This unique programme is the first time that all the ballet music from Verdis operas has been brought together in a single recording. Although The Four Seasons from I vespri siciliani (The Sicilian Vespers) and the ballet scenes from Aida and Otello have survived, substantial pieces from Il trovatore and Don Carlo are more often cut, while the ballet from Jérusalem is all but unknown. José Serebriers recordings with the Bournemouth Symphony have resulted in some great successes with unusual repertoire. This release will be of interest both to opera enthusiasts and to those eager to explore Verdis neglected and relatively small body of concert music. José Serebriers work with the Bournemouth Symphony Orchestra has resulted in some great successes with unusual repertoire, such as the vivid performances (Gramophone) of Ned Rorems symphonies (8.559149) and their acclaimed series of Stokowski transcriptions. This release unearths plenty of barely known Verdi to go along with more familiar ballet scores, and will be of unique interest to opera enthusiasts as well as those already attracted by his brilliant and better-known orchestral gems. GRAMMY®-winner conductor and composer José Serebrier is one of todays most recorded classical artists. He has received 39 GRAMMY® nominations in recent years. His First Symphony (8.559648) was premièred by Leopold Stokowski (who premièred several of his works) when Serebrier was 17, as a last-minute replacement for the then still unplayable Ives Fourth Symphony.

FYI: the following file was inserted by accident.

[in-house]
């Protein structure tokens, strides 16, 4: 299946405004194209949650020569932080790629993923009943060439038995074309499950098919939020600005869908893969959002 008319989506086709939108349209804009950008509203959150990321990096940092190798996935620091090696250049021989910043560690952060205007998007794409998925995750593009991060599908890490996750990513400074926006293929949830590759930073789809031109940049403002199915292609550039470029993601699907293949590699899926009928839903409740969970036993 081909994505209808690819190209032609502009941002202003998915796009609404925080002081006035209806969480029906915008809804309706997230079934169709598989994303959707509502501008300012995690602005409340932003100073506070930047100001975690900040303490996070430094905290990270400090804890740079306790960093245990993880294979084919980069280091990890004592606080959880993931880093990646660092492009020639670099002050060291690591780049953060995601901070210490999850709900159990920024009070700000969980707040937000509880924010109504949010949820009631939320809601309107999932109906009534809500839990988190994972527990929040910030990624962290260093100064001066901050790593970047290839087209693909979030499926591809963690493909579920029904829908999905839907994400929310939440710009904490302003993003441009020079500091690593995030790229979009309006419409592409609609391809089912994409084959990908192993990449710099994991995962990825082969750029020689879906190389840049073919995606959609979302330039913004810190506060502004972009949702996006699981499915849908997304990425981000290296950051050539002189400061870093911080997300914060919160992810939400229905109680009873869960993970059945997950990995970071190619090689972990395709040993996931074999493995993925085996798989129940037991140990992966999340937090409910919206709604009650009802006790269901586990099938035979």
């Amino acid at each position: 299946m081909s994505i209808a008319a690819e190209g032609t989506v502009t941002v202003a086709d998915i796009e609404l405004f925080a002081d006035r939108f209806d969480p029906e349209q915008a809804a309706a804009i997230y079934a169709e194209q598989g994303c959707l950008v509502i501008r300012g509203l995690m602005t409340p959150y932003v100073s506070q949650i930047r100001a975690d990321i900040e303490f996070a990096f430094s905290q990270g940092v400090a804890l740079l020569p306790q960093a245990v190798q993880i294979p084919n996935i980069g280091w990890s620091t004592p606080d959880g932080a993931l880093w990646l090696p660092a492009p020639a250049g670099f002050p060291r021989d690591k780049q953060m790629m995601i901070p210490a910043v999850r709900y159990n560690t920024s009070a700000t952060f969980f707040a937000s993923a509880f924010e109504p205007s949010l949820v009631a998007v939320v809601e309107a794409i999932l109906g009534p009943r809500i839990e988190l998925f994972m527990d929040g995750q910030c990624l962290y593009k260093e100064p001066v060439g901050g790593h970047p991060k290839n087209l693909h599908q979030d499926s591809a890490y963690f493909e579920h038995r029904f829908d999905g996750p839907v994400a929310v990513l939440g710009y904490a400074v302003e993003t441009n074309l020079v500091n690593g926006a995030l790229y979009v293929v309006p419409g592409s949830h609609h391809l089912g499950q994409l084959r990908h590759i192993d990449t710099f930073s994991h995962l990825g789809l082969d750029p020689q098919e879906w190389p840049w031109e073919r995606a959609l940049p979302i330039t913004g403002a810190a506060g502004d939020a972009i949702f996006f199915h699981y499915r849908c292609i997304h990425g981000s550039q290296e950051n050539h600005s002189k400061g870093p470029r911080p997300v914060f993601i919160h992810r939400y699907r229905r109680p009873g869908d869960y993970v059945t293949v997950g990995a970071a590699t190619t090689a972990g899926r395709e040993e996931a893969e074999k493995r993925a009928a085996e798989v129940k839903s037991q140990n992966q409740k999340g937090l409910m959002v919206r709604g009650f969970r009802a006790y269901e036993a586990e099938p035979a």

Wonderful value, especially when the music is so tuneful, the playing so accomplished and the conducting so expert. ***** --Mail On Sunday,25/03/12
As he has often shown in the past, José Serebrier has a remarkable gift for drawing polished and vigorous performances from his orchestra. The result has all the tension and bite of a live performance with the advantage of studio techniques, helped by refined and beautifully balanced recording, transparent in texture. --Gramophone, June 2012
'Each piece's vitality and colour are well captured in these performances which combine sweep with finesse.' --BBC Music Magazine, June 2012